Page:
Crypto phishing scams are becoming one of the most profitable methods for cybercriminals to steal your cryptocurrency.
Phishing for Crypto
Cybercrime exists because it’s profitable. You might think the efforts of malicious actors are petty or trivial when you delete obvious scam emails from your inbox, but every so often, one of them works — and it makes money for the bad guys.
Speaking of money, if you know enough to recognize a phishing scam email, you probably know what cryptocurrency is. Cybercrime has wasted no time hatching schemes to take advantage of the new crypto trading infrastructure through email phishing campaigns.
If you or anyone you know is trading cryptocurrency, you need to be aware of these scams.
Similar to the way hackers attempt to compromise more traditional banks, crypto phishing attempts are often disguised as requests from valid banking operations for your personal login information. In the case of MyEtherWallet (MEW), the phishing email sent to users suggests that there’s been an unrelated security incident on MEW servers and the company needs your login info.
Like any good financial institution, MEW does not request this information via email and submitting it could put you at risk of compromising your wallet.
2. Pay Fees on Money Won
This is just a crypto-flavored remake of an old trick. This phishing scam contacts you to let you know you’ve won a large sum of money, but you’ve got to pay the taxes on it in order to receive payment.
It’s the same old bait-and-switch hackers have tried time and again. Don’t fall for it.
3. Electrum Wallet Attack
In this attack, the hackers have sent users of another crypto wallet notifications that they need to download a new version of the software. A look at the company’s official statement will reveal that in fact, the latest build of Electrum is 3.3.3, not the 4.0 build suggested in the attack.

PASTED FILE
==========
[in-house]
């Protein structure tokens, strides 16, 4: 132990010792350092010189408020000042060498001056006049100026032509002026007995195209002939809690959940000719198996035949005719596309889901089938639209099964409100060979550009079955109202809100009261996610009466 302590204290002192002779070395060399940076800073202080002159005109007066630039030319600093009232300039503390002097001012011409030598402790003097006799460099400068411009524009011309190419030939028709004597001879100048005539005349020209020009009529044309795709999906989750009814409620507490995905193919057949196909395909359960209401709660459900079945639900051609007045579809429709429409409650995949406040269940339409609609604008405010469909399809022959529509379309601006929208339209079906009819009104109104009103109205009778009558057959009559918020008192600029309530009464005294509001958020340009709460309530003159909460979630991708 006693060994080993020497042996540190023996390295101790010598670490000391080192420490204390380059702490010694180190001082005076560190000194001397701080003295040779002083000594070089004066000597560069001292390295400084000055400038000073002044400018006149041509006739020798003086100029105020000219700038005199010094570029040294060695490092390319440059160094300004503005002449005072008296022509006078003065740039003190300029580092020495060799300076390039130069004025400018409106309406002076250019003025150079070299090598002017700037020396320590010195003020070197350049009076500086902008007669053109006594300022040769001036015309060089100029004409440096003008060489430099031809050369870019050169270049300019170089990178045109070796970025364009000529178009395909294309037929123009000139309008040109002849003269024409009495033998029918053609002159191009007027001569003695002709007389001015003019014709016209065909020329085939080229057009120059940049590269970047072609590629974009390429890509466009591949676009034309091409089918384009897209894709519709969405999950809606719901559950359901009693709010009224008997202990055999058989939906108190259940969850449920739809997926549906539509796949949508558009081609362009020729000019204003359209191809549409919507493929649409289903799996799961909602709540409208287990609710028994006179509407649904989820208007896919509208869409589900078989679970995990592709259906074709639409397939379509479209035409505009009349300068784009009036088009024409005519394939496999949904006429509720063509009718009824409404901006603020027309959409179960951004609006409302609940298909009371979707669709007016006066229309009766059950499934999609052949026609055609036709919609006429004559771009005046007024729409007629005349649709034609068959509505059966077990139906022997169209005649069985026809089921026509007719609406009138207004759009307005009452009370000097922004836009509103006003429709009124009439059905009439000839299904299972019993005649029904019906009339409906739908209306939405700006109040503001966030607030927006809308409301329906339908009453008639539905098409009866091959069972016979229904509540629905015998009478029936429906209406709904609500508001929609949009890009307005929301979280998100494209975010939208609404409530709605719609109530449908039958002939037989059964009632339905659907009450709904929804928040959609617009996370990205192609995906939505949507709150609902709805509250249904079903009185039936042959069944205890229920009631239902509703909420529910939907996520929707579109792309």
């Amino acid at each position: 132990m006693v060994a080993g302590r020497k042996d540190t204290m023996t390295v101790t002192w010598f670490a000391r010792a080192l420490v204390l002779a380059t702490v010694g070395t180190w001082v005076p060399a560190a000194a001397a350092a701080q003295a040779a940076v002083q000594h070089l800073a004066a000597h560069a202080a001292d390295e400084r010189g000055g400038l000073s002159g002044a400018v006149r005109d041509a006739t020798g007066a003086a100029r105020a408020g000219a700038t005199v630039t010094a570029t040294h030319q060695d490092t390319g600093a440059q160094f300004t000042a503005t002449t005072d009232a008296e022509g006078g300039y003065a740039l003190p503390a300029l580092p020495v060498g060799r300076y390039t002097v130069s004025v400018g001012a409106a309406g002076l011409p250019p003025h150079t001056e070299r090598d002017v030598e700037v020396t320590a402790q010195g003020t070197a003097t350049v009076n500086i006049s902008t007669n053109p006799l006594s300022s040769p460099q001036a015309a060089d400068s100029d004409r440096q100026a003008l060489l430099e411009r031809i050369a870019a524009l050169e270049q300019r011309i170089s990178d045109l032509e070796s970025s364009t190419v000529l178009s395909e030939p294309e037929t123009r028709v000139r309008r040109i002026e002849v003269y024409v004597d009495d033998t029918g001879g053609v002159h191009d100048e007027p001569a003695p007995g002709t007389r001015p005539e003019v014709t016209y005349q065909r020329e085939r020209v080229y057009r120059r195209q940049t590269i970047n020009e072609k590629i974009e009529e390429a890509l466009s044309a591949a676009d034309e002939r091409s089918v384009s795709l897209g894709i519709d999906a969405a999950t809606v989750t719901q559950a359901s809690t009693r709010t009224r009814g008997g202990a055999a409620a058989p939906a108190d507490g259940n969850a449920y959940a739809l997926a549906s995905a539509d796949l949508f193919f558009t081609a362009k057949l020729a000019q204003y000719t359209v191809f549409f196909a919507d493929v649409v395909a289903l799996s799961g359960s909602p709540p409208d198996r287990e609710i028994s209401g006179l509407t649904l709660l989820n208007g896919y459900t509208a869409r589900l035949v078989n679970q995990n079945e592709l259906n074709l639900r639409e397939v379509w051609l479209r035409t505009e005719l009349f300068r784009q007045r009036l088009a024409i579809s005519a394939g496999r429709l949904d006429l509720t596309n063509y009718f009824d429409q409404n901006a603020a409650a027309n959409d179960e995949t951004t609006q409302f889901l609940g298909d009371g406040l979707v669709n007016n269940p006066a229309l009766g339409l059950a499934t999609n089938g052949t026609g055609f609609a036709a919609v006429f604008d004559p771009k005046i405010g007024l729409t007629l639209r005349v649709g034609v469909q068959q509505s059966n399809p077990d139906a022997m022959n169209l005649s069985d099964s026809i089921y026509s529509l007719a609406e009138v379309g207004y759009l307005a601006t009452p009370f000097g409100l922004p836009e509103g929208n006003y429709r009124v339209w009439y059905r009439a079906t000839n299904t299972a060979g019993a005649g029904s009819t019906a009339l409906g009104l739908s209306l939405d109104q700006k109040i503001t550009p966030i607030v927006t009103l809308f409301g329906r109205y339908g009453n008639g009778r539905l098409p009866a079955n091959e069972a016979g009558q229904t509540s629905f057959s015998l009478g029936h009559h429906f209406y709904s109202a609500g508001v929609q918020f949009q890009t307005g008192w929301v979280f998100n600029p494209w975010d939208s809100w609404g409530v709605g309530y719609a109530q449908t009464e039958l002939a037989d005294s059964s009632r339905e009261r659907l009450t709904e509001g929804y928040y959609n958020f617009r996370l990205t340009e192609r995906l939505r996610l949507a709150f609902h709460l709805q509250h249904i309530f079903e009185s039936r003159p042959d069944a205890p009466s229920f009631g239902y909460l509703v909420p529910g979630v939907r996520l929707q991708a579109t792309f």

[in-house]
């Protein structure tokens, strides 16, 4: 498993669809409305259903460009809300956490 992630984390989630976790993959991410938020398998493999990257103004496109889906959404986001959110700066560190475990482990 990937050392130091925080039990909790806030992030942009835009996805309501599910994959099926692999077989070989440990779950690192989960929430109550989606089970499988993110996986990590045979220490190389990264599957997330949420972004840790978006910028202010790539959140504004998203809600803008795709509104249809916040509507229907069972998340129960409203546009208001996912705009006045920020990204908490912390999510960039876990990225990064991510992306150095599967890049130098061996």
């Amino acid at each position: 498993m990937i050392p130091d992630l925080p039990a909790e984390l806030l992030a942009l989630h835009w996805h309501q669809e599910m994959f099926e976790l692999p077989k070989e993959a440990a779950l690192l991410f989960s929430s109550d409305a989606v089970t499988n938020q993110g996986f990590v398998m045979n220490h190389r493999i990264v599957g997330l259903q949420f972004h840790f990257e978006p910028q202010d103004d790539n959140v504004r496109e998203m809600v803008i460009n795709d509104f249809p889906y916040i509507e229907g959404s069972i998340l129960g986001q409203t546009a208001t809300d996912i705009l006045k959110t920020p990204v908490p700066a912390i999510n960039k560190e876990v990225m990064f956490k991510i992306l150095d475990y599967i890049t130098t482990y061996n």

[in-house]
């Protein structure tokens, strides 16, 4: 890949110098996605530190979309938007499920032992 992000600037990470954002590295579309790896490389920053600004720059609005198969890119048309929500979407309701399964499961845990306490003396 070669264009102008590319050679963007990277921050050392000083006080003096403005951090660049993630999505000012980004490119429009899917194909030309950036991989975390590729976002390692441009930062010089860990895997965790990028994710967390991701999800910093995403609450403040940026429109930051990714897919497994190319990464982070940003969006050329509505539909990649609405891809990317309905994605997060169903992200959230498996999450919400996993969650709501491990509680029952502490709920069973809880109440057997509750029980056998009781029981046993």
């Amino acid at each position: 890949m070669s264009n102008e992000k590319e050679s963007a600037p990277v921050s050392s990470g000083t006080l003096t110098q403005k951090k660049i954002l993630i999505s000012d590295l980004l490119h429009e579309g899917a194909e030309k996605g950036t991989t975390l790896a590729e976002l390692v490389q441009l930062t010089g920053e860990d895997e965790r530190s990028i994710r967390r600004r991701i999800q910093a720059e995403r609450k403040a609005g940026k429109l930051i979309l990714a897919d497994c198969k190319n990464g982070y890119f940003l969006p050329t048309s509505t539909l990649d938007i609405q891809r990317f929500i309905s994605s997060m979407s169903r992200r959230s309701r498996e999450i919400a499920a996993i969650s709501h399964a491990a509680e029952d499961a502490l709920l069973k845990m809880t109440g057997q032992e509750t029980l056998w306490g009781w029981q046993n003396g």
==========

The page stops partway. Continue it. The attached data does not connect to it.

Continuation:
Fall for it, and you download a malicious program that could put your money in the hands of criminals.
4. Fake ICO Schemes
While not limited to just phishing campaigns, criminals will target you with offerings for coins that don’t exist. All you have to do is sign up using this new company’s proprietary wallet software, “fleecemypockets,” and send as much money as you’d like to invest.
Your purchase certificate will arrive in the mail after you pay the entry tax, which goes to the same email as the wallet software. Steer clear.
5. Sextortion Scams
These are a relatively vanilla remake of the classic phishing scheme with a few new tweaks. You receive an email that makes mention of one of your existing passwords to show that the hacker has compromised your account. They then threaten you with the notion that they’ve acquired pictures or videos of you that are sexual in nature and could make them public if you don’t pay in crypto. Don’t fall for it.
As you can see, some of these are creative, but the majority are just a crypto-twist on rehashed scam emails. Remember the basics of online safety, like checking the links in the email, the sender and the grammar in the message for errors. If something smells phishy it probably is.
Don’t forget to report these attempts to your banking or crypto-wallet company so they can deal with them proactively.
[Note: This is an educational guest article submitted by Kayla Matthews]
Have you been the victim of a phishing attack? Share your experiences below!
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